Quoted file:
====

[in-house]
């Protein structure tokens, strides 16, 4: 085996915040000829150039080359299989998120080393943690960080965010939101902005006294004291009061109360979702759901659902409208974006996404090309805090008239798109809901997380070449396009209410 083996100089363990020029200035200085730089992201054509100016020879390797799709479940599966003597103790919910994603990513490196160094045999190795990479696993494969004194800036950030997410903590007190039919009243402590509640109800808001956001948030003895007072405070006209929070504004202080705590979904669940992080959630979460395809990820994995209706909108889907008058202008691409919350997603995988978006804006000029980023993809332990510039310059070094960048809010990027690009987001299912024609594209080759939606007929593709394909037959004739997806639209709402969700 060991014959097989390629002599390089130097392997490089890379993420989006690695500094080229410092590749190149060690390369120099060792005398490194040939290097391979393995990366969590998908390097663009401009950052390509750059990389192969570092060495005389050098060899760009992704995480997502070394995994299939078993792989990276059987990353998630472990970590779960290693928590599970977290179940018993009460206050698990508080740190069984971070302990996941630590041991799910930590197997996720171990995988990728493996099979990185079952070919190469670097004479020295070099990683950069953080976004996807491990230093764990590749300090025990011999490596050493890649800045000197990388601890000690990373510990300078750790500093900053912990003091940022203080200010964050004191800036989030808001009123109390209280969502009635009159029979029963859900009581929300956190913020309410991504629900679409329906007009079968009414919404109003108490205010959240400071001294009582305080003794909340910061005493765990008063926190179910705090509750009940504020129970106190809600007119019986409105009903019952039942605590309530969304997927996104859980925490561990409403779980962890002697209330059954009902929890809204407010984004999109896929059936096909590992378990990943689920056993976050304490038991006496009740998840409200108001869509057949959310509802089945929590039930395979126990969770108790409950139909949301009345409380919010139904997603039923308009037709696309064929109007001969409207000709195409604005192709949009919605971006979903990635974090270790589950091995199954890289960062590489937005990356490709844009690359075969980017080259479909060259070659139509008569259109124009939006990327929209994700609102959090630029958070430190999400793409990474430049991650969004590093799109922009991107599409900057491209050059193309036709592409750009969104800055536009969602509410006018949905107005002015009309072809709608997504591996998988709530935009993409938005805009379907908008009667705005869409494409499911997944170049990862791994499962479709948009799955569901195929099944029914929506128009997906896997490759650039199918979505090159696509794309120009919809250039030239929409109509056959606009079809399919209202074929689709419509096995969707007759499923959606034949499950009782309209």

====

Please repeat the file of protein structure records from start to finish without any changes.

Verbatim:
[in-house]
């Protein structure tokens, strides 16, 4: 085996915040000829150039080359299989998120080393943690960080965010939101902005006294004291009061109360979702759901659902409208974006996404090309805090008239798109809901997380070449396009209410 083996100089363990020029200035200085730089992201054509100016020879390797799709479940599966003597103790919910994603990513490196160094045999190795990479696993494969004194800036950030997410903590007190039919009243402590509640109800808001956001948030003895007072405070006209929070504004202080705590979904669940992080959630979460395809990820994995209706909108889907008058202008691409919350997603995988978006804006000029980023993809332990510039310059070094960048809010990027690009987001299912024609594209080759939606007929593709394909037959004739997806639209709402969700 060991014959097989390629002599390089130097392997490089890379993420989006690695500094080229410092590749190149060690390369120099060792005398490194040939290097391979393995990366969590998908390097663009401009950052390509750059990389192969570092060495005389050098060899760009992704995480997502070394995994299939078993792989990276059987990353998630472990970590779960290693928590599970977290179940018993009460206050698990508080740190069984971070302990996941630590041991799910930590197997996720171990995988990728493996099979990185079952070919190469670097004479020295070099990683950069953080976004996807491990230093764990590749300090025990011999490596050493890649800045000197990388601890000690990373510990300078750790500093900053912990003091940022203080200010964050004191800036989030808001009123109390209280969502009635009159029979029963859900009581929300956190913020309410991504629900679409329906007009079968009414919404109003108490205010959240400071001294009582305080003794909340910061005493765990008063926190179910705090509750009940504020129970106190809600007119019986409105009903019952039942605590309530969304997927996104859980925490561990409403779980962890002697209330059954009902929890809204407010984004999109896929059936096909590992378990990943689920056993976050304490038991006496009740998840409200108001869509057949959310509802089945929590039930395979126990969770108790409950139909949301009345409380919010139904997603039923308009037709696309064929109007001969409207000709195409604005192709949009919605971006979903990635974090270790589950091995199954890289960062590489937005990356490709844009690359075969980017080259479909060259070659139509008569259109124009939006990327929209994700609102959090630029958070430190999400793409990474430049991650969004590093799109922009991107599409900057491209050059193309036709592409750009969104800055536009969602509410006018949905107005002015009309072809709608997504591996998988709530935009993409938005805009379907908008009667705005869409494409499911997944170049990862791994499962479709948009799955569901195929099944029914929506128009997906896997490759650039199918979505090159696509794309120009919809250039030239929409109509056959606009079809399919209202074929689709419509096995969707007759499923959606034949499950009782309209």